On 30 May the besiegers received heavy guns and mortars. Before that date they only had field artillery. Mathew Plunkett, Baron of Louth and de Pointis were in charge of the mortars, which were placed on the right bank of the river where no sally could reach them. The mortars shot almost 600 explosive shells into the town during the siege.
About this time disease and hunger took hold within the city. It became evident that the town needed to be relieved. William gave that task to Major-General Percy Kirke, who decided to first explore the mouth of River Foyle to find out whether ships could get through to Derry. He sent the engineer Jacob Richards, son of Solomon Richards, mentioned earlier, with the small (sixth-rate) frigate HMS Greyhound and two ketches. They sailed from Hoylake on 13 May and explored the mouth of River Foyle on 8 June. However, Greyhound ran aground near Fort Culmore and was damaged by cannon shot before she got afloat, escaped and after some makeshift repairs limped back to Greenock in Scotland to refit. Observations and information obtained from the inhabitants confirmed that the besiegers had placed a boom across the river. Indeed, on 3 June, the besiegers, led by de Pointis, had placed a boom across the River Foyle about halfway between Derry and Culmore.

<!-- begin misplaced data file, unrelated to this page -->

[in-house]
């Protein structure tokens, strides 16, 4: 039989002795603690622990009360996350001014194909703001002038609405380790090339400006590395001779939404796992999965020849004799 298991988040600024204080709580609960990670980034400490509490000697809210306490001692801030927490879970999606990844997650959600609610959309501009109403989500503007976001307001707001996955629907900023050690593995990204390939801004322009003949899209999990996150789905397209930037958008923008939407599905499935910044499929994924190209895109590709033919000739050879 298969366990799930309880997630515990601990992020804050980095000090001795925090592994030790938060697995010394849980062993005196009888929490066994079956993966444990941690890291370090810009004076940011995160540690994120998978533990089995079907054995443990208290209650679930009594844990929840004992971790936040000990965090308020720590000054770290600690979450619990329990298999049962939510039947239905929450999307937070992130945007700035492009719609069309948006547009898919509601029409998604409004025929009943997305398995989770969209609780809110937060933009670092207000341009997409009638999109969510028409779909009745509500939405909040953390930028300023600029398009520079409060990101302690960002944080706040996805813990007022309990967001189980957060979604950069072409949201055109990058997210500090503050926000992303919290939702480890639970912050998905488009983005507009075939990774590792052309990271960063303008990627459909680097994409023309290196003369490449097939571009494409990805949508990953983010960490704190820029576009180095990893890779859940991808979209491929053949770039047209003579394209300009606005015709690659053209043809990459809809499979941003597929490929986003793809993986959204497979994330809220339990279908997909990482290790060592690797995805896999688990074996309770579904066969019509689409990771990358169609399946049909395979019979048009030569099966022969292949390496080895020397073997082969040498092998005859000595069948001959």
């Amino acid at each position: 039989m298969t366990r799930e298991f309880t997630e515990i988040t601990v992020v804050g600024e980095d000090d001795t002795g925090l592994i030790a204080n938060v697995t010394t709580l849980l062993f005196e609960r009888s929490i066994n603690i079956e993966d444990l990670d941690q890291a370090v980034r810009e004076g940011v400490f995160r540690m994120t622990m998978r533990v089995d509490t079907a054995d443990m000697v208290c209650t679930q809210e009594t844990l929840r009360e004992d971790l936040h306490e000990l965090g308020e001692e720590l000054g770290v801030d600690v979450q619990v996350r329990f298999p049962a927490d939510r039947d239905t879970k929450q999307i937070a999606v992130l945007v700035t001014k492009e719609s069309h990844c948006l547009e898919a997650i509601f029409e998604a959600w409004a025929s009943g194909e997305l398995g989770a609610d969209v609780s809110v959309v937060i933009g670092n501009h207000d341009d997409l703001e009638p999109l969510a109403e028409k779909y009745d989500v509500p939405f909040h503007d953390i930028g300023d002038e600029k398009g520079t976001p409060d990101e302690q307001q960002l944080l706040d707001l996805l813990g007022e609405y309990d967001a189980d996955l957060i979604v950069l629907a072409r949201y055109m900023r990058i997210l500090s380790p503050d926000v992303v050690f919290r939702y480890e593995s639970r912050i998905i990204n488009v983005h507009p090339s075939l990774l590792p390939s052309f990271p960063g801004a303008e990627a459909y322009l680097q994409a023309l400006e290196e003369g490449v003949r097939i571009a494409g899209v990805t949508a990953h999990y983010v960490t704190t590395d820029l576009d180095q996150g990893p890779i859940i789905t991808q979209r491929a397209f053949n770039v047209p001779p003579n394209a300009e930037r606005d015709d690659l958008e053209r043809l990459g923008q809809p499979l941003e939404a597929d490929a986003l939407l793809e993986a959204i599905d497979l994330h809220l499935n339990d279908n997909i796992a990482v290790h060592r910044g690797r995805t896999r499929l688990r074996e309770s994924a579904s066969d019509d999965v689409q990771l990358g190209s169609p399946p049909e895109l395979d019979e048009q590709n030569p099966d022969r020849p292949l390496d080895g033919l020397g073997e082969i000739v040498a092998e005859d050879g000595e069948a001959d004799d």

On 17 May Major-General Percy Kirke sailed from Liverpool with three men-of-war (HMS Swallow, HMS Bonaventure, and HMS Dartmouth) and 24 transport ships. The fleet carried four regiments (about 3000 men: Kirke's own, Sir John Hanmer's, William Stewart's and St George's). The last two were the same regiments as those that should have landed with Cunningham. The convoy arrived in Lough Foyle early in June. The besieged saw it from the cathedral tower on the 13th.
Kirke thought that he had too few troops to challenge the besiegers in battle and the incident with the Greyhound seemed to show that it was too risky to approach the town by the river.
On 4 June Richard Hamilton ordered to storm the town. The Jacobites attacked the earthworks and passed over them in some places but were finally beaten back.
In order to accelerate the siege, James sent Rosen to Derry, who arrived on the scene at some time between 17 and 24 June. Rosen brought with him the regiment FitzGerald from Trim. On 21 June Berwick was sent south with a detachment to keep the Enniskilleners away. Rosen intensified the bombardment and had a mine dug under a bastion.